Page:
A look at the memorable promotions, and the forgettable ones, cooked up over the years by outgoing Lowe's Motor Speedway president Humpy Wheeler.
Three promotions for which Humpy Wheeler is most proud:
1. The Invasion -- Wheeler surprised everybody in the stands in 1982 when he had military helicopters fly over the grandstand and drop airbornes with howitzers down 60 feet on rope for the pre-race show. "It was just one of those magic moments," he said.
2. Guinness record -- Wheeler got the 2001 pre-race show into the Guinness Book of World Records when he gathered 5,000 firefighters, including four from New York City, three weeks after the Sept. 11, 2001 terrorist attacks. It got even better when Wheeler announced just before the race started that the United States had invaded Afghanistan. "People in the grandstands just went crazy," he said.
3. The Flying Greek -- Wheeler hired a Greek driver named Jimmy Koufus to jump over cars the width of a football field in a school bus in 1987. "We had a Cup engine in it to get him going," Wheeler said.
Three promotions Wheeler wishes he would have bagged:
1. Thumbs down -- In 1997 Wheeler came up with the brainstorm to have a military invasion in which howitzers were going to be used to blow up a house that could be seen from the speedway's grandstands. Unfortunately, the house, which was rigged with dynamite, did not blow up on time. "About two minutes later it blew," Wheeler recalled. "The poor guy operating the dynamite lost his thumb."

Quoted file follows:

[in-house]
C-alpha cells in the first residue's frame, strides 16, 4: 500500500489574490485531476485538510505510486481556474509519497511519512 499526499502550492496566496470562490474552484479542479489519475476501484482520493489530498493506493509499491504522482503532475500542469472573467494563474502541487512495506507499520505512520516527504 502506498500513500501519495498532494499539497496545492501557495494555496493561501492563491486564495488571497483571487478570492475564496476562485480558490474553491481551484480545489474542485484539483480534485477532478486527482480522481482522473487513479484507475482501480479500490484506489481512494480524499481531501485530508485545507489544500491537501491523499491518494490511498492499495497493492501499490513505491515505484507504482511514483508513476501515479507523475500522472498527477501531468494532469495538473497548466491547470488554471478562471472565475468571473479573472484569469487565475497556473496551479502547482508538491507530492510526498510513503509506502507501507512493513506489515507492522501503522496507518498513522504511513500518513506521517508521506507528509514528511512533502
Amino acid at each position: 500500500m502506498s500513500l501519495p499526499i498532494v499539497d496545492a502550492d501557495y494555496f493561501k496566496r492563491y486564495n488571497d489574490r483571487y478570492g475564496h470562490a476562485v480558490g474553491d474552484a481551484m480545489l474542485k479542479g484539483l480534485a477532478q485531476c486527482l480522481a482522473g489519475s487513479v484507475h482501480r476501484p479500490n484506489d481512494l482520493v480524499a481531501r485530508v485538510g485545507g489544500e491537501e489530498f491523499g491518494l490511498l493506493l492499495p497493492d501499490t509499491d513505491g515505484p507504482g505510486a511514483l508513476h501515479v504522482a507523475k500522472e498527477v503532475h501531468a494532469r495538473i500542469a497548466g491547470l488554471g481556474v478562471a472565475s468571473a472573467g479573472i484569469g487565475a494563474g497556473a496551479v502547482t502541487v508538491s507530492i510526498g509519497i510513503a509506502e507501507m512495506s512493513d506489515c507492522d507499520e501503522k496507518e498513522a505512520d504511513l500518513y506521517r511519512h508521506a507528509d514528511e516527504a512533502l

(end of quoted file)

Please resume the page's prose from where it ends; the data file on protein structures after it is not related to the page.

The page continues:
2. Flag football -- In 1982, a few months after Clemson won college football's national championship, Wheeler invited six Tigers players to participate in a flag football game against six players from the Super Bowl champion San Francisco 49ers. "It was the most boring thing I'd ever seen in my life," Wheeler said. "These great big guys were out there not doing anything."
3. Debris on front stretch -- Also in 1982, Wheeler decided to conduct a three-ringed circus on the track. The kids loved it ... and so did the elephants brought in to entertain. "They were making deposits on the track," he said.
David Newton covers NASCAR for ESPN.com. He can be reached at firstname.lastname@example.org.